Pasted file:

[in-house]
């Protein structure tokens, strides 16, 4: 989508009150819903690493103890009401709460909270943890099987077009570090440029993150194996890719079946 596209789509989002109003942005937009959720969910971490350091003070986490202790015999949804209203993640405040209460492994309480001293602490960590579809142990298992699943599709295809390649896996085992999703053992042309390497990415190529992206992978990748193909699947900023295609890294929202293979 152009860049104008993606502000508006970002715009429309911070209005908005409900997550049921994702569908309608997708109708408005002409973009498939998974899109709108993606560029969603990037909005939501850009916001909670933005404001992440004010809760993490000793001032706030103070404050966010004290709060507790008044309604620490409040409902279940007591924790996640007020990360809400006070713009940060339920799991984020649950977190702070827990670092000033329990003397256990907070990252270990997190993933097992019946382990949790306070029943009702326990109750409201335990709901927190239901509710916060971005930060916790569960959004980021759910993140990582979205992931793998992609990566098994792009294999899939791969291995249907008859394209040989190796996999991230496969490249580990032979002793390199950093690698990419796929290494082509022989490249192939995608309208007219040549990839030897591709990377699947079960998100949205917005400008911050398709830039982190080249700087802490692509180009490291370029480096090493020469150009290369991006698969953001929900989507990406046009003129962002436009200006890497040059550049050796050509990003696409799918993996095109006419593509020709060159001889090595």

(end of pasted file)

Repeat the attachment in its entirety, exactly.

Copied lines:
[in-house]
């Protein structure tokens, strides 16, 4: 989508009150819903690493103890009401709460909270943890099987077009570090440029993150194996890719079946 596209789509989002109003942005937009959720969910971490350091003070986490202790015999949804209203993640405040209460492994309480001293602490960590579809142990298992699943599709295809390649896996085992999703053992042309390497990415190529992206992978990748193909699947900023295609890294929202293979 152009860049104008993606502000508006970002715009429309911070209005908005409900997550049921994702569908309608997708109708408005002409973009498939998974899109709108993606560029969603990037909005939501850009916001909670933005404001992440004010809760993490000793001032706030103070404050966010004290709060507790008044309604620490409040409902279940007591924790996640007020990360809400006070713009940060339920799991984020649950977190702070827990670092000033329990003397256990907070990252270990997190993933097992019946382990949790306070029943009702326990109750409201335990709901927190239901509710916060971005930060916790569960959004980021759910993140990582979205992931793998992609990566098994792009294999899939791969291995249907008859394209040989190796996999991230496969490249580990032979002793390199950093690698990419796929290494082509022989490249192939995608309208007219040549990839030897591709990377699947079960998100949205917005400008911050398709830039982190080249700087802490692509180009490291370029480096090493020469150009290369991006698969953001929900989507990406046009003129962002436009200006890497040059550049050796050509990003696409799918993996095109006419593509020709060159001889090595």